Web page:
Walt Kuhn (American, 1877-1949),
Woman With a Black Necklace
oil on canvas, 30 x 25 in.; 76.2 x 63.5 cm.
Gift of Mr. Charles Simon, 1979.139
Growing up in Brooklyn in a seamen's hotel owned by his parents, Kuhn was exposed to exotic characters and tales of strange lands that provoked his far-ranging imagination and later inspired themes for his art. Kuhn spent two years in Europe, where he studied at the Académie Colarossi in Paris and more extensively at the Royal Academy in Munich. in 1903 Kuhn returned to New York to paint and supported himself by drawing cartoons.
Like many American artists who had been abroad and found European art both challenging and inhibiting, Kuhn became discouraged by his own explorations in painting that resulted in pastiches of Impressionism, Cubism, and German Expressionism. A ruthless self-critic, Kuhn destroyed many of his early paintings that did not meet his exacting standards. After years of frustration, it was Kuhn's study of Paul Cézanne that became paramount to his work. He admired both the solidity of Cézanne's forms, achieved by carefully structured areas of complementary colors, and his compression of space within the picture.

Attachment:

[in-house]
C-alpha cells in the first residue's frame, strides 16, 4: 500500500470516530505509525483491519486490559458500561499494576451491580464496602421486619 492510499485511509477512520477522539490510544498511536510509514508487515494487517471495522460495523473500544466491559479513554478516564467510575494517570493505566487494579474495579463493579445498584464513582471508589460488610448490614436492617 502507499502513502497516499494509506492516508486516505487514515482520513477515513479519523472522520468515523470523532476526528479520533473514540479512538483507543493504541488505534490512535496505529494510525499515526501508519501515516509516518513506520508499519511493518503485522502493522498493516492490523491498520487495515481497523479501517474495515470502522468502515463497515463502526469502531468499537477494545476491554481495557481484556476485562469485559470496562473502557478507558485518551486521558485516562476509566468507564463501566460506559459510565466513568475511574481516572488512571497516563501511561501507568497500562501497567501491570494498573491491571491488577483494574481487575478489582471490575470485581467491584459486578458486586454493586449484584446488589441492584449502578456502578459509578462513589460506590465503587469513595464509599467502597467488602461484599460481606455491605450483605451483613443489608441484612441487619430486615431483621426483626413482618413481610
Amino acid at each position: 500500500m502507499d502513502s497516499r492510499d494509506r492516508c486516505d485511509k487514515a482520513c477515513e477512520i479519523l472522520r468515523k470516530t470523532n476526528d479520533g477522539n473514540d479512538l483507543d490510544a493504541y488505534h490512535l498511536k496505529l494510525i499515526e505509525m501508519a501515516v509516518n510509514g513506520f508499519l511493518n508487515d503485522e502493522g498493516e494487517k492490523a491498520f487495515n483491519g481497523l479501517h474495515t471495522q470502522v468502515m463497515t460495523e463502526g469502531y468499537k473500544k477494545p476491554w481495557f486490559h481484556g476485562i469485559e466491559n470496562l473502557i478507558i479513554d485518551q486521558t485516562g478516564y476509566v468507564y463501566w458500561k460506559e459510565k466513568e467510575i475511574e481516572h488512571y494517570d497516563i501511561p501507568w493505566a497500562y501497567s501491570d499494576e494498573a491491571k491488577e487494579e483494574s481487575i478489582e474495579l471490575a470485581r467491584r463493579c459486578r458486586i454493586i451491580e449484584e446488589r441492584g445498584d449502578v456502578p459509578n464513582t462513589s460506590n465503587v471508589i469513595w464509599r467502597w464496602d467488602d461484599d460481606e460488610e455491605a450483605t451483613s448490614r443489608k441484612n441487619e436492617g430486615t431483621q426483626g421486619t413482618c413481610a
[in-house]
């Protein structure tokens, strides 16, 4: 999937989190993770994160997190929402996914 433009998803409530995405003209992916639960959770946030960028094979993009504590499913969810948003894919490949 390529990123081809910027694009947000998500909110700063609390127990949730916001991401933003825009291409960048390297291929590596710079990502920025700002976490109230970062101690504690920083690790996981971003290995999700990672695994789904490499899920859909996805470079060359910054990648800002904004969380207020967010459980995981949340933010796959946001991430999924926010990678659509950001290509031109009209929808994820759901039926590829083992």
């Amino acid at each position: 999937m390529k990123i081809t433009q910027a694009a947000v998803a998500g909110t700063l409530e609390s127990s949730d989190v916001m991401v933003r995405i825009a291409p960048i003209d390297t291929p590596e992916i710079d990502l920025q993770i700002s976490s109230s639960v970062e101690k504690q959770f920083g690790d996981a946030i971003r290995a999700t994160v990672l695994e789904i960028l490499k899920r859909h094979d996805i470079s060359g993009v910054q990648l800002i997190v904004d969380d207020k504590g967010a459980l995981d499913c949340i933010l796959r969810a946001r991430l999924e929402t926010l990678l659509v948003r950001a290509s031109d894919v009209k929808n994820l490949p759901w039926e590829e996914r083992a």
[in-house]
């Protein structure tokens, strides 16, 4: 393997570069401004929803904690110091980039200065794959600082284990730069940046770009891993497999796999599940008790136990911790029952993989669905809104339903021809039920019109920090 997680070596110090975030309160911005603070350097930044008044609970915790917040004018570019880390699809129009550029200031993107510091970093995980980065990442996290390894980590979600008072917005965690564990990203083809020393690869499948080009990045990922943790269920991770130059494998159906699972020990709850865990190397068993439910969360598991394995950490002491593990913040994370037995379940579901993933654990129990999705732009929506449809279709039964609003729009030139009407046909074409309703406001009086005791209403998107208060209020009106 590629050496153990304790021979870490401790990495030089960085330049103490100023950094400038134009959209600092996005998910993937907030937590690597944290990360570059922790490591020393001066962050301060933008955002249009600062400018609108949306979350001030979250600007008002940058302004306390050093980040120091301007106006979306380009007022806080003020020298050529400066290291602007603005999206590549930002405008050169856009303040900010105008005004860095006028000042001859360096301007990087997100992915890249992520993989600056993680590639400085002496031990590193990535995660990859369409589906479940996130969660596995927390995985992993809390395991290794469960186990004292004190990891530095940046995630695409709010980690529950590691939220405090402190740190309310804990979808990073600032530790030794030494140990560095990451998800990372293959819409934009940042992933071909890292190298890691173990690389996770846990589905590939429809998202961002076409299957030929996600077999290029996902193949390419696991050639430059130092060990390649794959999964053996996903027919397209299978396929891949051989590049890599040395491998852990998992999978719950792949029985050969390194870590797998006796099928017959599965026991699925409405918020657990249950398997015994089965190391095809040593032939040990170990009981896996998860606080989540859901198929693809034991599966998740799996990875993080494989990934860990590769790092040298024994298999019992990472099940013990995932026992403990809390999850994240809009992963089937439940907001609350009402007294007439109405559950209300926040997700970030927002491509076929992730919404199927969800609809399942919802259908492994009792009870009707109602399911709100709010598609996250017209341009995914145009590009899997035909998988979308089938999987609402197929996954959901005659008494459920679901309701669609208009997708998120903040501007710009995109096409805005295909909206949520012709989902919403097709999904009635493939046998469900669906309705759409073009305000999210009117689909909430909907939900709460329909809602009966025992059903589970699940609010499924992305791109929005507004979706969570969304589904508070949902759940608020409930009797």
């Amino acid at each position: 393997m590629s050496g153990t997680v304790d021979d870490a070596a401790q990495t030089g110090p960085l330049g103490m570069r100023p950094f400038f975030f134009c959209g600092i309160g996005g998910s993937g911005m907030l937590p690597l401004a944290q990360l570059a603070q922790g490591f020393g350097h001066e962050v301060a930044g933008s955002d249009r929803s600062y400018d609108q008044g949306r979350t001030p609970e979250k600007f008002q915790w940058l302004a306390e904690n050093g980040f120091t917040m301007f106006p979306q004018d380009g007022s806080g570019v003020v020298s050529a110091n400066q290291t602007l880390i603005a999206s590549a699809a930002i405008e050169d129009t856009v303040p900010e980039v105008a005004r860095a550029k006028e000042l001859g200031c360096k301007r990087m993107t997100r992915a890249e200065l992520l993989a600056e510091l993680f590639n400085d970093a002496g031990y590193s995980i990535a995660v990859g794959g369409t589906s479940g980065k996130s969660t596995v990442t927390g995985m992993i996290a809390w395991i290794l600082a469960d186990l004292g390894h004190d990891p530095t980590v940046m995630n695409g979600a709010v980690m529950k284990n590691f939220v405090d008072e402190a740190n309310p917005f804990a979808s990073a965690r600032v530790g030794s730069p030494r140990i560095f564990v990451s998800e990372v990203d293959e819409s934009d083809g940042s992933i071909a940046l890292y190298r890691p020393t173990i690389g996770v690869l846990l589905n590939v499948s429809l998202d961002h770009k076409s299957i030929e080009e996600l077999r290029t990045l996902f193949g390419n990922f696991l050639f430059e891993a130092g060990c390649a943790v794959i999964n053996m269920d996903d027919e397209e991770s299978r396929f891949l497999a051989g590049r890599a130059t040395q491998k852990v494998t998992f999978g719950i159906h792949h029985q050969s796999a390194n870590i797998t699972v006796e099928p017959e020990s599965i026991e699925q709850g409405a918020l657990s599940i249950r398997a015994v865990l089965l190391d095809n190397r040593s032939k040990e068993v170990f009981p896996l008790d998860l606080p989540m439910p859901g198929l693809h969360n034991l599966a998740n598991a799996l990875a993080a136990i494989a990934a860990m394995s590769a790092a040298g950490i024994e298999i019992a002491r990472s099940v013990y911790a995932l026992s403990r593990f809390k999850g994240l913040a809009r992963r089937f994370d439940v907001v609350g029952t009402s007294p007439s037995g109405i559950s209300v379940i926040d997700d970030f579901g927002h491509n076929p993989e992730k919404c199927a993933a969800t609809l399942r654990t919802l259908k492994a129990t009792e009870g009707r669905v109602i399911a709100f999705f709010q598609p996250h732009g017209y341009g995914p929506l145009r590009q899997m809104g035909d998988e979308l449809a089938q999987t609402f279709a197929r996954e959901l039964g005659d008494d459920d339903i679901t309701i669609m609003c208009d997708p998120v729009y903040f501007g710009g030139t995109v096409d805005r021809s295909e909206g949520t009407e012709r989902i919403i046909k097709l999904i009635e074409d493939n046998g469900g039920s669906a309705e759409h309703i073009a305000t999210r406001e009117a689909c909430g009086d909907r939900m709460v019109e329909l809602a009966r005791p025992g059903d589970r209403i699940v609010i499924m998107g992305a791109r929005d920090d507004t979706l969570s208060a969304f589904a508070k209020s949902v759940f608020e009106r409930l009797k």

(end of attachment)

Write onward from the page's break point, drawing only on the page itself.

In Woman with Black Necklace, the brilliant reds, greens, and blacks of her form against the deep blue background have a surprising weight and solidity, despite the lack of modeling. Even the black beads of her necklace look more like dense lumps of coal than bits of costume jewelry. Appropriately, Kuhn gives his portrait of this strangely gaudy woman, who is probably a gypsy, a magnetic, powerful physical presence.